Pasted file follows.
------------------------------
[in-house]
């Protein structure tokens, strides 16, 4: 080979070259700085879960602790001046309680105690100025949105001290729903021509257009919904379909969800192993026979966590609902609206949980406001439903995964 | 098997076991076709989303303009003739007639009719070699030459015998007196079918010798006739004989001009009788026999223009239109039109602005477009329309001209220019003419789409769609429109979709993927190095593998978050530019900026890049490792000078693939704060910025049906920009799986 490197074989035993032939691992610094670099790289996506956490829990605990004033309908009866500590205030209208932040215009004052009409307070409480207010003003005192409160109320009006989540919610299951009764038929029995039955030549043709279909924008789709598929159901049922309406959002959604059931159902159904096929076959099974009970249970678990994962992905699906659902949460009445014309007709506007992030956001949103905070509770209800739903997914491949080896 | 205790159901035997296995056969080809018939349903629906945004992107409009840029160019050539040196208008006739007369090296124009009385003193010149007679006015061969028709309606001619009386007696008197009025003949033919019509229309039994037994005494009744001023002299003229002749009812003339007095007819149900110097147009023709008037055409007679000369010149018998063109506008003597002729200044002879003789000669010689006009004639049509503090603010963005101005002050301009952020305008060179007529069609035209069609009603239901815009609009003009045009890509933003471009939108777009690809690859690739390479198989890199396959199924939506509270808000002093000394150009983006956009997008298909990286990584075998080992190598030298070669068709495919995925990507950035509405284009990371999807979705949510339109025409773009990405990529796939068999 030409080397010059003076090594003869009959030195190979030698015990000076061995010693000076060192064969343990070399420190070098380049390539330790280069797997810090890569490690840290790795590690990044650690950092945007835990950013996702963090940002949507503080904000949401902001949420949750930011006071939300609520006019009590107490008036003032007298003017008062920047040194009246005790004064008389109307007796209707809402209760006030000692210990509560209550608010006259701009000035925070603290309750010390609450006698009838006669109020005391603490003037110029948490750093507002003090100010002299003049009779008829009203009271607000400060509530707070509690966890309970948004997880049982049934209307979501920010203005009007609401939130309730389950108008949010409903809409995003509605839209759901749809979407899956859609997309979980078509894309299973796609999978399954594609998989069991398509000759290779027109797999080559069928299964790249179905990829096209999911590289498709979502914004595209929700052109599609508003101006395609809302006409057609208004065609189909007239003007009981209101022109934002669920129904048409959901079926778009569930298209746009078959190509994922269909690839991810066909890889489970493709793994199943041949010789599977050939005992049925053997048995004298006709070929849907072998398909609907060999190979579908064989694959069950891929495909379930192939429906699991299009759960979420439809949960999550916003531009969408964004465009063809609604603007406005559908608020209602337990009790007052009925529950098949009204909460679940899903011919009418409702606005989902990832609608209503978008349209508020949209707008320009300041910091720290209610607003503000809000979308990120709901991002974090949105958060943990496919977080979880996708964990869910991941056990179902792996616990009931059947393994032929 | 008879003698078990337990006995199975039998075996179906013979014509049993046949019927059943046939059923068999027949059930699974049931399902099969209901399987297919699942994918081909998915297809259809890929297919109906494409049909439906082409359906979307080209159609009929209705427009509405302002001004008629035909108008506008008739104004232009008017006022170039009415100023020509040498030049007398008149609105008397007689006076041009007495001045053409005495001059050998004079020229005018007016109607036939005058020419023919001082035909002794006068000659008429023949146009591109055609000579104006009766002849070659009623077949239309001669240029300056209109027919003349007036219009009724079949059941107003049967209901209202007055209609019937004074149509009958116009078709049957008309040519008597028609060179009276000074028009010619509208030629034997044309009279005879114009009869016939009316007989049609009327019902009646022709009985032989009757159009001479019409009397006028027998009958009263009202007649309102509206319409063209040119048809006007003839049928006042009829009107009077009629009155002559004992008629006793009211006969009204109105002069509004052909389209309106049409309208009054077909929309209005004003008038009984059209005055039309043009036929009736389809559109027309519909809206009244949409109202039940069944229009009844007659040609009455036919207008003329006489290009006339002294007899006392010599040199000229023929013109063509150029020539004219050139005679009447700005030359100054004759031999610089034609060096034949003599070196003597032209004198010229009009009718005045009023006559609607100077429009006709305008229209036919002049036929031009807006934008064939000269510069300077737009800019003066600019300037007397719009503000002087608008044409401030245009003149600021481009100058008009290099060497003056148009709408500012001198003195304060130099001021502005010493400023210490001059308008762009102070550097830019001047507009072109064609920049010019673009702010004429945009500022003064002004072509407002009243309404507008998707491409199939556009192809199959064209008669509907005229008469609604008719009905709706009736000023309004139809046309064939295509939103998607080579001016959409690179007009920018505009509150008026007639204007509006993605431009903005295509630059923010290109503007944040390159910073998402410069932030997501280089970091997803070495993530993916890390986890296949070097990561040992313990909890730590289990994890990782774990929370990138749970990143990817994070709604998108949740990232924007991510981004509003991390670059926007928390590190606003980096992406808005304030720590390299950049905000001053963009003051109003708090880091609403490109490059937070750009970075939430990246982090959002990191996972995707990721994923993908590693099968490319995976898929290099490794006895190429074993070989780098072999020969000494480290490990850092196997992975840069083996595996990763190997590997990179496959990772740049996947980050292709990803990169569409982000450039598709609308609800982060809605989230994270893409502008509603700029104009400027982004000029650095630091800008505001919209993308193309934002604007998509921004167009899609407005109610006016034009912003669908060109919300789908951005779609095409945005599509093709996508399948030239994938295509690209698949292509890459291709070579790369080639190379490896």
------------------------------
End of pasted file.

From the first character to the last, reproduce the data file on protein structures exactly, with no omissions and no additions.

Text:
[in-house]
């Protein structure tokens, strides 16, 4: 080979070259700085879960602790001046309680105690100025949105001290729903021509257009919904379909969800192993026979966590609902609206949980406001439903995964 | 098997076991076709989303303009003739007639009719070699030459015998007196079918010798006739004989001009009788026999223009239109039109602005477009329309001209220019003419789409769609429109979709993927190095593998978050530019900026890049490792000078693939704060910025049906920009799986 490197074989035993032939691992610094670099790289996506956490829990605990004033309908009866500590205030209208932040215009004052009409307070409480207010003003005192409160109320009006989540919610299951009764038929029995039955030549043709279909924008789709598929159901049922309406959002959604059931159902159904096929076959099974009970249970678990994962992905699906659902949460009445014309007709506007992030956001949103905070509770209800739903997914491949080896 | 205790159901035997296995056969080809018939349903629906945004992107409009840029160019050539040196208008006739007369090296124009009385003193010149007679006015061969028709309606001619009386007696008197009025003949033919019509229309039994037994005494009744001023002299003229002749009812003339007095007819149900110097147009023709008037055409007679000369010149018998063109506008003597002729200044002879003789000669010689006009004639049509503090603010963005101005002050301009952020305008060179007529069609035209069609009603239901815009609009003009045009890509933003471009939108777009690809690859690739390479198989890199396959199924939506509270808000002093000394150009983006956009997008298909990286990584075998080992190598030298070669068709495919995925990507950035509405284009990371999807979705949510339109025409773009990405990529796939068999 030409080397010059003076090594003869009959030195190979030698015990000076061995010693000076060192064969343990070399420190070098380049390539330790280069797997810090890569490690840290790795590690990044650690950092945007835990950013996702963090940002949507503080904000949401902001949420949750930011006071939300609520006019009590107490008036003032007298003017008062920047040194009246005790004064008389109307007796209707809402209760006030000692210990509560209550608010006259701009000035925070603290309750010390609450006698009838006669109020005391603490003037110029948490750093507002003090100010002299003049009779008829009203009271607000400060509530707070509690966890309970948004997880049982049934209307979501920010203005009007609401939130309730389950108008949010409903809409995003509605839209759901749809979407899956859609997309979980078509894309299973796609999978399954594609998989069991398509000759290779027109797999080559069928299964790249179905990829096209999911590289498709979502914004595209929700052109599609508003101006395609809302006409057609208004065609189909007239003007009981209101022109934002669920129904048409959901079926778009569930298209746009078959190509994922269909690839991810066909890889489970493709793994199943041949010789599977050939005992049925053997048995004298006709070929849907072998398909609907060999190979579908064989694959069950891929495909379930192939429906699991299009759960979420439809949960999550916003531009969408964004465009063809609604603007406005559908608020209602337990009790007052009925529950098949009204909460679940899903011919009418409702606005989902990832609608209503978008349209508020949209707008320009300041910091720290209610607003503000809000979308990120709901991002974090949105958060943990496919977080979880996708964990869910991941056990179902792996616990009931059947393994032929 | 008879003698078990337990006995199975039998075996179906013979014509049993046949019927059943046939059923068999027949059930699974049931399902099969209901399987297919699942994918081909998915297809259809890929297919109906494409049909439906082409359906979307080209159609009929209705427009509405302002001004008629035909108008506008008739104004232009008017006022170039009415100023020509040498030049007398008149609105008397007689006076041009007495001045053409005495001059050998004079020229005018007016109607036939005058020419023919001082035909002794006068000659008429023949146009591109055609000579104006009766002849070659009623077949239309001669240029300056209109027919003349007036219009009724079949059941107003049967209901209202007055209609019937004074149509009958116009078709049957008309040519008597028609060179009276000074028009010619509208030629034997044309009279005879114009009869016939009316007989049609009327019902009646022709009985032989009757159009001479019409009397006028027998009958009263009202007649309102509206319409063209040119048809006007003839049928006042009829009107009077009629009155002559004992008629006793009211006969009204109105002069509004052909389209309106049409309208009054077909929309209005004003008038009984059209005055039309043009036929009736389809559109027309519909809206009244949409109202039940069944229009009844007659040609009455036919207008003329006489290009006339002294007899006392010599040199000229023929013109063509150029020539004219050139005679009447700005030359100054004759031999610089034609060096034949003599070196003597032209004198010229009009009718005045009023006559609607100077429009006709305008229209036919002049036929031009807006934008064939000269510069300077737009800019003066600019300037007397719009503000002087608008044409401030245009003149600021481009100058008009290099060497003056148009709408500012001198003195304060130099001021502005010493400023210490001059308008762009102070550097830019001047507009072109064609920049010019673009702010004429945009500022003064002004072509407002009243309404507008998707491409199939556009192809199959064209008669509907005229008469609604008719009905709706009736000023309004139809046309064939295509939103998607080579001016959409690179007009920018505009509150008026007639204007509006993605431009903005295509630059923010290109503007944040390159910073998402410069932030997501280089970091997803070495993530993916890390986890296949070097990561040992313990909890730590289990994890990782774990929370990138749970990143990817994070709604998108949740990232924007991510981004509003991390670059926007928390590190606003980096992406808005304030720590390299950049905000001053963009003051109003708090880091609403490109490059937070750009970075939430990246982090959002990191996972995707990721994923993908590693099968490319995976898929290099490794006895190429074993070989780098072999020969000494480290490990850092196997992975840069083996595996990763190997590997990179496959990772740049996947980050292709990803990169569409982000450039598709609308609800982060809605989230994270893409502008509603700029104009400027982004000029650095630091800008505001919209993308193309934002604007998509921004167009899609407005109610006016034009912003669908060109919300789908951005779609095409945005599509093709996508399948030239994938295509690209698949292509890459291709070579790369080639190379490896």